Here at Enough, we often swap emails with interesting articles and feature stories that we come across in our favorite publications and on our favorite websites. We wanted to share some of these stories with you as part of our effort to keep you up to date on what you need to know in the world of anti-genocide and crimes against humanity work.
The New Yorker’s Alexis Okeowo reports on the controversial trial of former LRA fighter Thomas Kwoyelo, who applied for amnesty but was denied. A member of Kwoyelo’s defense team told Okeowo that the move to end Uganda’s amnesty program likely comes from Kampala’s need to show the international community that they are making a concerted effort to end the LRA, 25 years after the rebel group formed. But insofar as the decision to repeal the amnesty law goes, “the new crackdown on the L.R.A. ‘means prolonged rebellion,’” writes Okeowo, quoting the lawyer.
Ahmed Kodouda, a senior program associate at Freedom House, examined Sudan’s troika: the three influential components of the National Congress Party administration that keeps the country firmly under the party’s control. Writing for Al Jazeera, Kodouda explains how the military, Islamist Movement (the Sudanese version of the Muslim Brotherhood), and the intelligence services are interlinked, and how they might fall if one element falters under the pressure from ongoing pro-democracy demonstrations.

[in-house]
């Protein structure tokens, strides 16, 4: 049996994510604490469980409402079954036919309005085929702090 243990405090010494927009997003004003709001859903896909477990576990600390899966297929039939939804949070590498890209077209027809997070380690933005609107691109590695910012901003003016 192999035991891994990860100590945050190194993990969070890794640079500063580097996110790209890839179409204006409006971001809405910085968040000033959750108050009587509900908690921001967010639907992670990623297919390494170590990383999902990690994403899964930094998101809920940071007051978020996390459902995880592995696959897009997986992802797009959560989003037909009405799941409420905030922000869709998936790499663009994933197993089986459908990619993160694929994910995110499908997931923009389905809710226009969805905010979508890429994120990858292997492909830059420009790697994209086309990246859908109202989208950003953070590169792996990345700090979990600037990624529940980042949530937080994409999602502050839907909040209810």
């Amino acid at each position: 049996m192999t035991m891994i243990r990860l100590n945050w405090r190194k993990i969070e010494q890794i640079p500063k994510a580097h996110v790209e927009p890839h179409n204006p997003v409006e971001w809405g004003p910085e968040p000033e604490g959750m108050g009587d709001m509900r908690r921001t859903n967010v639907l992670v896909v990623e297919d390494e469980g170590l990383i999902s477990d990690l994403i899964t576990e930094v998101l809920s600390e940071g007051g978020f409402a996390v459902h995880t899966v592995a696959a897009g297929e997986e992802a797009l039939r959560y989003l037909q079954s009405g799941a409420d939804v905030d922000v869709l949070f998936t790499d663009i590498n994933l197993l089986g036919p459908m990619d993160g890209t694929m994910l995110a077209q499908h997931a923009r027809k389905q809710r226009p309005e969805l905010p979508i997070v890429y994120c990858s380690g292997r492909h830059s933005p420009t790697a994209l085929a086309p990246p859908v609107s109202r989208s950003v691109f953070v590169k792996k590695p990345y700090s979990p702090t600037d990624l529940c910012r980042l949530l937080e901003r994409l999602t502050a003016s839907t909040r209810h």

Harvard professor Stephen M. Walt offers up a solid list of foreign policy questions for Republican presidential candidate Mitt Romney on his blog for Foreign Policy. The interview questions are hypothetical, and some are designed to be dodged, but they do highlight how little is known about how Romney would distinguish himself from President Obama in his approach to international affairs.
Foreign Policy blogger Colum Lynch reports on the recent developments in U.S.-Rwanda relations in the wake of allegations that top Rwandan officials have been backing the M23 rebellion in Congo.
While much attention on eastern Congo is currently focused on the emergence and regional dynamics behind M23, another militia group has re-emerged with a vengeance in the volatile Walikale territory. Congo blogger Jason Stearns’ post, “Who are the Raia Mutomboki?” provides an overview of their origin and aims.